Selling In The Adriatic: Croatia And Slovenia – Not Quite The Same Market?

Selling In The Adriatic: Croatia And Slovenia – Not Quite The Same Market?


Very attractive destinations on many CEE exporters’ lists, two countries in the Adriatics stand out in terms of ecommerce potential. Both Slovenia and Croatia are growing markets that already have a lot to offer to newly coming brands, and chances are you also have a lot to offer to online shoppers there.

What do you need to know about the Adriatic before doing business there, and why take both countries as separate markets? Read on to find out how to expand to Croatia and Slovenia.

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A quick intro to Croatia and Slovenia before we start comparing 


Slovenia in a nutshell


A crucial commercial hub, Slovenia is connecting Austria, Italy, and Hungary, as well as clearing pathways down south to the Adriatic sea. With a population of only 2m, you’ll rarely hear Slovenia is a stand-alone market for expansion in the prevalent ecommerce narratives.


It is mostly advised to add to your Balkans expansion plans. And while we confirm that strategy, we will also challenge the whole notion of Slovenia being an add-on.


Croatia in another nutshell

Growing at twice the rate of Slovakia or the Czech Republic, Croatia sounds like a promising market.


Other numbers make the case for this Adriatic gem even stronger: only a couple of thousand of online stores –⁠ one of the smallest number of competitors to be found in CEE –⁠ make as high as EUR500m in revenue.


The customer base is smaller, yes (over 2m people), but with growing mobile penetration and trust in online shopping, one thing is solid: the demand for quality ecommerce experience already exists, and will be rising. All while the cost to enter this southern market is relatively low. So why not show those Croats how it’s done?



Customer behaviour: eager Croatians and conscious Slovenians 


The Croatian population has come to love shopping online –⁠ they’d buy more if their wallets allowed them (which seems to increasingly be the case). Striving to be trendy, they’re open to foreign brands and are one of the fastest-growing mobile penetration markets in the EU. They are also used to 5-day delivery (talk about raising a bar)! 


Croats are price-hunters, not yet used to balancing price with other reasons to buy. So adjust your product portfolio to be able to compete, and then set new standards for the customer experience in their buying decisions.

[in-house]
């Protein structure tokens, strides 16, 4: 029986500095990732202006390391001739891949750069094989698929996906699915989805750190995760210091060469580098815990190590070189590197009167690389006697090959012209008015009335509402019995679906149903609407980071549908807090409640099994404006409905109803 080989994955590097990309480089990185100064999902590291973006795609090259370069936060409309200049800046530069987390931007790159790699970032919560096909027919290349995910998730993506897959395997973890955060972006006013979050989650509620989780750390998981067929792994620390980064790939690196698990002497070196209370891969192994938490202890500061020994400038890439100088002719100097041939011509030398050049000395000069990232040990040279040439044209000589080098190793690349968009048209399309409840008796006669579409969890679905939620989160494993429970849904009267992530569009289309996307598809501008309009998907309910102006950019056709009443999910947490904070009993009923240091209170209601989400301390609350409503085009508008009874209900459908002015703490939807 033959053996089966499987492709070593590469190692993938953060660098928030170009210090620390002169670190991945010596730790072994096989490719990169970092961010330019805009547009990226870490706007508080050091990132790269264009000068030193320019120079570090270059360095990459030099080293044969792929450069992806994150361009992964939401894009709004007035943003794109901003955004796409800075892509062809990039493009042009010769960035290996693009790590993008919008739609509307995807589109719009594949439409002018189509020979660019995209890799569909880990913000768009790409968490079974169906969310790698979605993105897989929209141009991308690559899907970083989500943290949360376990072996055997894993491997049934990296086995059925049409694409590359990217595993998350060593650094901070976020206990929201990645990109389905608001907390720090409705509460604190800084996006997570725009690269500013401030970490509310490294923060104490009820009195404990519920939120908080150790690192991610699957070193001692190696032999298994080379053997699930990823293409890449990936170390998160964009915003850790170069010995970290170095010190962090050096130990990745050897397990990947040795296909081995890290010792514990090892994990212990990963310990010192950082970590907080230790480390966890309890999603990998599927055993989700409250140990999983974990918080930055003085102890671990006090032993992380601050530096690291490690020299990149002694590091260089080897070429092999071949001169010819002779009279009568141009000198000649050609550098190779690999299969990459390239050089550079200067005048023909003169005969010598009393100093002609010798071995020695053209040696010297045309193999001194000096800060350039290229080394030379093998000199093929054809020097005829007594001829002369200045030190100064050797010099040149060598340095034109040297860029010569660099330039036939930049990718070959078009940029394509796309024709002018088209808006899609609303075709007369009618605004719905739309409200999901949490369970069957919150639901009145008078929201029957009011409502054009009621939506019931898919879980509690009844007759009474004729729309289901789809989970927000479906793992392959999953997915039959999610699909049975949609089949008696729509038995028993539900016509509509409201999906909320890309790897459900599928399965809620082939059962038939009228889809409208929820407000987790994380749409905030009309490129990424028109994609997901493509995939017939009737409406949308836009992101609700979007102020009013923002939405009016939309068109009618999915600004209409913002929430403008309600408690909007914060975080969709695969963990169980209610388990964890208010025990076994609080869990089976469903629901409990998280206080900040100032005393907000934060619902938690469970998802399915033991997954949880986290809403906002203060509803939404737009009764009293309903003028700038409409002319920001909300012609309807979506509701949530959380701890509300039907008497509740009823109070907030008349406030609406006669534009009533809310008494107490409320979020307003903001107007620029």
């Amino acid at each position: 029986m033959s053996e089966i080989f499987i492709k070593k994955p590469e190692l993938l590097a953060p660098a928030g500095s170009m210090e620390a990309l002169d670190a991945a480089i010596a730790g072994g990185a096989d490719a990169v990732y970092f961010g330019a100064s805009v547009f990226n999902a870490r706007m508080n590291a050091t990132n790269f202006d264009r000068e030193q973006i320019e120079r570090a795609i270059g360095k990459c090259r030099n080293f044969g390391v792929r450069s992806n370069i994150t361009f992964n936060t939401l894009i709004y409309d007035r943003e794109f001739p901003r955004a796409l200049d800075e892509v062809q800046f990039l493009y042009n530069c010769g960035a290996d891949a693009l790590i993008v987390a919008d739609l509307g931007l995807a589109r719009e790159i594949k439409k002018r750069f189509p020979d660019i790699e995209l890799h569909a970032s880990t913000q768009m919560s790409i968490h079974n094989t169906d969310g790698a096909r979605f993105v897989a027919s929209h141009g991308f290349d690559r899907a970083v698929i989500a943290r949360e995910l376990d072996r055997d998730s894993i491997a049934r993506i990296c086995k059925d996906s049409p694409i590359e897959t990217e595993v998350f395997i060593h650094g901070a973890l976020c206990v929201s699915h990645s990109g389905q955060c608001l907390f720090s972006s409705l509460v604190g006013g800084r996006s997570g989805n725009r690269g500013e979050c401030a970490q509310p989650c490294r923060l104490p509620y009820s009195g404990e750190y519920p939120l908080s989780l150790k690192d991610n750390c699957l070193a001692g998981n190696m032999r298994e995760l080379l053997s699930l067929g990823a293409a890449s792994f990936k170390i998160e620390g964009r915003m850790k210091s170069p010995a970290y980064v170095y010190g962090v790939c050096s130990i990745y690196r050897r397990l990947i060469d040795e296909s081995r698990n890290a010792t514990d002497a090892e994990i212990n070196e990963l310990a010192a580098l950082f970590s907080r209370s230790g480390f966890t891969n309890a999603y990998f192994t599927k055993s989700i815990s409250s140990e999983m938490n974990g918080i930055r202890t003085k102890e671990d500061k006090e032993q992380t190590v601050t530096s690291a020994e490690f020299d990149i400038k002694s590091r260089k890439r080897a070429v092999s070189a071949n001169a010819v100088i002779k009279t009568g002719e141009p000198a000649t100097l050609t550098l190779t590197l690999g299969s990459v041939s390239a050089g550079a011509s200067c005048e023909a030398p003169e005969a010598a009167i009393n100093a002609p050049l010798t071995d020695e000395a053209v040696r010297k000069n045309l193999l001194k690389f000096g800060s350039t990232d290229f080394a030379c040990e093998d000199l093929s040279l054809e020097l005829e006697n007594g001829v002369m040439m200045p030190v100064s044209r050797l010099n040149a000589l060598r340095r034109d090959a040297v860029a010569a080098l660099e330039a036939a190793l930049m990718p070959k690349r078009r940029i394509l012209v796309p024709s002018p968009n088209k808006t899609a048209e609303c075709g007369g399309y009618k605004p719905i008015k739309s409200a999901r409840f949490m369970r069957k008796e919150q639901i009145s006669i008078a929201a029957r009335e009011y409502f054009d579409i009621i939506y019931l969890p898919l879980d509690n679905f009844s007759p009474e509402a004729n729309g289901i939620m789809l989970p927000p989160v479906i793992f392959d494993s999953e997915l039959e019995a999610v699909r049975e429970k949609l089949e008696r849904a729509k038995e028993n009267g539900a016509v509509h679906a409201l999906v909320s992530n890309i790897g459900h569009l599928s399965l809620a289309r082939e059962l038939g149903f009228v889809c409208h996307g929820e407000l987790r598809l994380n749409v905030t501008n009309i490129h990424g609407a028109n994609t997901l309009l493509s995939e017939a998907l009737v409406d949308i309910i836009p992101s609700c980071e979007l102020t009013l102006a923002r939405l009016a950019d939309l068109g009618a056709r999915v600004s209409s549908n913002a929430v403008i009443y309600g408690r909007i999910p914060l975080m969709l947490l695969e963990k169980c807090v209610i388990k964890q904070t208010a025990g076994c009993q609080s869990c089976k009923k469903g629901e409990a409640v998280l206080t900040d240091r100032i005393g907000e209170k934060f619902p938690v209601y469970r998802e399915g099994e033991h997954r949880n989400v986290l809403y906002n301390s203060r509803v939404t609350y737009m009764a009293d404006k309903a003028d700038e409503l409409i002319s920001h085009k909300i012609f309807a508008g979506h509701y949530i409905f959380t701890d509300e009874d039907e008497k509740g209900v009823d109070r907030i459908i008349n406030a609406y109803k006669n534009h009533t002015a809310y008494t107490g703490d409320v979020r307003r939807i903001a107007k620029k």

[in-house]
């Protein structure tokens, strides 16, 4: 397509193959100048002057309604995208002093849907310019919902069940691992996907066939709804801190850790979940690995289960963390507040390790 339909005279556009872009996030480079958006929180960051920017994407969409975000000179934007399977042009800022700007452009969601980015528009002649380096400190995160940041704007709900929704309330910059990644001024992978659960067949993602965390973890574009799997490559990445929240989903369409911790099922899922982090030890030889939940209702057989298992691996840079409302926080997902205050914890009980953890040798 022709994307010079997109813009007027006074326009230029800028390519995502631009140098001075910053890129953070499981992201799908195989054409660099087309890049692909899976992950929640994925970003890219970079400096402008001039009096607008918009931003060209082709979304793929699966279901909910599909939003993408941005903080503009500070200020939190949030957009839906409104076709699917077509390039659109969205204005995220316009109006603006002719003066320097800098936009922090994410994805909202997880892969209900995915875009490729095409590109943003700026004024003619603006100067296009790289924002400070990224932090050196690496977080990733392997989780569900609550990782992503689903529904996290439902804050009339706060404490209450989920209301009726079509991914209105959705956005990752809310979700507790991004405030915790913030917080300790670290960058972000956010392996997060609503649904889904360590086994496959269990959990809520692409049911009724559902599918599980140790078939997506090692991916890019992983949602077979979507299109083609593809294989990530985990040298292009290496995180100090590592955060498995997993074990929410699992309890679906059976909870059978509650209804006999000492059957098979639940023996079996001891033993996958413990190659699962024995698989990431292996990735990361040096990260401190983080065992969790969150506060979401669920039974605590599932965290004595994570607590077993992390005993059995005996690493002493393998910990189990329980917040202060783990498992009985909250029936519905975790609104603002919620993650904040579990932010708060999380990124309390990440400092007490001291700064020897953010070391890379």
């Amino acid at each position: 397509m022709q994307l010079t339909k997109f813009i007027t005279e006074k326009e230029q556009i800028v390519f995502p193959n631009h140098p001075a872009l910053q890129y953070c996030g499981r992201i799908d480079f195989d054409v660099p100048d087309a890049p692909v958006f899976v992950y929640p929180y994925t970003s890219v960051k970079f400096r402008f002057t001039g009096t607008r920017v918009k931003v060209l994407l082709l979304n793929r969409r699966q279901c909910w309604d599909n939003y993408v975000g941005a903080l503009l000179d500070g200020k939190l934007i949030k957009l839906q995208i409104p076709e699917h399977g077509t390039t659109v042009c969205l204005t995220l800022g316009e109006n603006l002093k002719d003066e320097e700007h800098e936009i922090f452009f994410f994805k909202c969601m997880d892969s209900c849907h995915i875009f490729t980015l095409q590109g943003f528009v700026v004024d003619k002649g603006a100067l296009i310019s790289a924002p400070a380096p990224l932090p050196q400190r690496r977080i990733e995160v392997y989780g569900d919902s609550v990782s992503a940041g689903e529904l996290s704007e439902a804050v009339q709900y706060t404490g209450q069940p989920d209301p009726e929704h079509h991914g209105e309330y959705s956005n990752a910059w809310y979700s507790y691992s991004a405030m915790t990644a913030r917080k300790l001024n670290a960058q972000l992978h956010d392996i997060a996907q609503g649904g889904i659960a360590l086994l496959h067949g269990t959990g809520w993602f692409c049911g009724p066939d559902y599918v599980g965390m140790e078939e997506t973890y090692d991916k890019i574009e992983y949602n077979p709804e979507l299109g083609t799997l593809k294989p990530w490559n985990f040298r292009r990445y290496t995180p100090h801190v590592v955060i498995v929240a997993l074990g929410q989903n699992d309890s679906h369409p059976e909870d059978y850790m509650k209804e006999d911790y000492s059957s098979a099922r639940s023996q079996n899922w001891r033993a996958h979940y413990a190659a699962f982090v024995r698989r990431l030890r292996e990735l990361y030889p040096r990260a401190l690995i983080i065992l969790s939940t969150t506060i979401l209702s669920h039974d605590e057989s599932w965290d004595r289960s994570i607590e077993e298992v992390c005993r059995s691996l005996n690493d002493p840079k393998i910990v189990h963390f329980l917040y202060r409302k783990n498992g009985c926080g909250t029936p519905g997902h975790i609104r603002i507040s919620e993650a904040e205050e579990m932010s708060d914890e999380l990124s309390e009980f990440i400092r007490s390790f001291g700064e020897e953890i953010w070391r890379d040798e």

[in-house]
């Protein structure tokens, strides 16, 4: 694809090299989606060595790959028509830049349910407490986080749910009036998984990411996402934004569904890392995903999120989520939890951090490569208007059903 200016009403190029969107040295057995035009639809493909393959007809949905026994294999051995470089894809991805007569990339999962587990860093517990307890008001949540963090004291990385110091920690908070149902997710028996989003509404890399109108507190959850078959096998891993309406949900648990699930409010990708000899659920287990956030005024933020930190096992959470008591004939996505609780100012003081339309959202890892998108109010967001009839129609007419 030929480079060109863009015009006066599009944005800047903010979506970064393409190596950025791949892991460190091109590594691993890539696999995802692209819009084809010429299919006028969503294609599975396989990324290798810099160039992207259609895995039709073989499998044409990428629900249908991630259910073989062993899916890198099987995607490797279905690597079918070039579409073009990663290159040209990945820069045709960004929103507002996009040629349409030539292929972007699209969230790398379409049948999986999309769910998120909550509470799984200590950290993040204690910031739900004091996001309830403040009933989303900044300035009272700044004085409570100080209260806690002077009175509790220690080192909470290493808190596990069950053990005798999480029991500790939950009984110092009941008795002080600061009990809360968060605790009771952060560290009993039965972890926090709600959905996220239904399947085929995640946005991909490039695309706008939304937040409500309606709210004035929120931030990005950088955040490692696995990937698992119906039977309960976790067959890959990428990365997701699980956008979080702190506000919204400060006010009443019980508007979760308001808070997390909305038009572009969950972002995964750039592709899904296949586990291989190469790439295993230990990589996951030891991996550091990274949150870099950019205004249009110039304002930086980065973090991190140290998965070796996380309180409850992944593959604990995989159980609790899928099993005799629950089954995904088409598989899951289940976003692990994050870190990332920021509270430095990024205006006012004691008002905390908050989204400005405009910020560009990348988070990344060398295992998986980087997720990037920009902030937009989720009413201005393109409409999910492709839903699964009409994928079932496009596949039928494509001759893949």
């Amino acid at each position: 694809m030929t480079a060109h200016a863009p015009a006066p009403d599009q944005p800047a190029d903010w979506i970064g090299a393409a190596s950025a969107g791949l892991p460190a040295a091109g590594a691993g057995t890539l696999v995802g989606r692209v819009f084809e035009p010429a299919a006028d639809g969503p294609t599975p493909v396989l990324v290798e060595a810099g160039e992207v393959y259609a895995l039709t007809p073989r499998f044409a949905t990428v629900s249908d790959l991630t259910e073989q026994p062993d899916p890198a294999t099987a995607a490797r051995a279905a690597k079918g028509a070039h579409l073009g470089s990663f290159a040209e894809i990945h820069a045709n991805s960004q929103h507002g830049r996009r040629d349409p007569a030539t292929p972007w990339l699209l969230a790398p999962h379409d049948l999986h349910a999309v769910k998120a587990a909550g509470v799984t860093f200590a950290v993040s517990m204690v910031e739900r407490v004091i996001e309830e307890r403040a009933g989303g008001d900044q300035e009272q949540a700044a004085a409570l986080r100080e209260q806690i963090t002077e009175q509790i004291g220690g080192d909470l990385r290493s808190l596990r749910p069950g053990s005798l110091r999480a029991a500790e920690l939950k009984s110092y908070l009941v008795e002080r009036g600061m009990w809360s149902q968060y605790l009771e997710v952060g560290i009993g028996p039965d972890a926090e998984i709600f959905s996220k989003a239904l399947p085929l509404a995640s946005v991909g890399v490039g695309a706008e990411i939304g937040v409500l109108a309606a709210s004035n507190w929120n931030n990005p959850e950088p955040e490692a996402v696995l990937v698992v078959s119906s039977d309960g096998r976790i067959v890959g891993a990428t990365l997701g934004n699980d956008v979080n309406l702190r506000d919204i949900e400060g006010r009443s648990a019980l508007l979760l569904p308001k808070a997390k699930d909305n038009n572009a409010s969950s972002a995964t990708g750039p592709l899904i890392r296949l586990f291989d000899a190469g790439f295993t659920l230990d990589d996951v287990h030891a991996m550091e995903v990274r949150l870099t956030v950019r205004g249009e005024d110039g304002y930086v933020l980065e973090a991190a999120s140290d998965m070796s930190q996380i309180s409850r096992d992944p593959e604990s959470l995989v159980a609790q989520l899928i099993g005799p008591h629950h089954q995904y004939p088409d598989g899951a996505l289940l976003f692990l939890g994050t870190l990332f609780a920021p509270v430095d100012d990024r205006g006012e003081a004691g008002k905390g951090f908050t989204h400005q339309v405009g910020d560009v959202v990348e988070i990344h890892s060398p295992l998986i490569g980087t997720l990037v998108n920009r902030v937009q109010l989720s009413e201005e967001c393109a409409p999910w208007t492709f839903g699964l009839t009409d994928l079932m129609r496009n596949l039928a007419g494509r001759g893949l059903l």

Slovenia, on the other hand, is “a little Scandinavia” in the wider CEE region. Its citizens have strong purchasing power, and – like Spiderman – they use it with great responsibility.


Locals browse and calculate, not necessarily because the price is the determinant but because they believe the shopping experience should fit their lifestyles (not the other way around): the store’s UX and customer care, brand, mission, stance on environmentalism, as well as practicalities such as fast delivery, they all matter to them.

Want to expand in the region? Download Your Free Ultimate CEE Ecommerce Export Guide!

75 pages packed with all you need to know as an ecommerce business before you expand to Czechia, Slovakia, Hungary, Romania, Croatia and Slovenia.

Size, growth, and top segments in Croatia and Slovenia 


With 21% YoY ecommerce growth, the total industry revenue in Slovenia reached EUR368m in 2019, exceeded the EUR400m threshold in 2020, and is expected to hit EUR600m in the next couple of years. The economy is continuously growing, providing citizens with a good standard of living. This brings Slovenia closer to Austria rather than Balkan countries.


Segment-wise, fashion accounts for 30% of Slovenia’s ecommerce revenue


According to our insider information, Slovenes don’t religiously follow trends to be stylish like Croats or Romanians, they opt for practicality: for instance, the most popular shoe type is hiking boots (Triglav Park is calling, we get it!).


Electronics, as well as toys and hobby segment, take a quarter each, leaving 12% for home and decor, and the remaining 11% for food and personal care. In terms of goods sold, fashion, sportswear, and footwear took up to 43% in 2020.


Household goods (kitchen and home appliances) and home and decor came second with 37%, then groceries, personal care and cosmetics (22%), electronics (19%) and computer hardware (17%), and supplements, vitamins, and pharma (16%).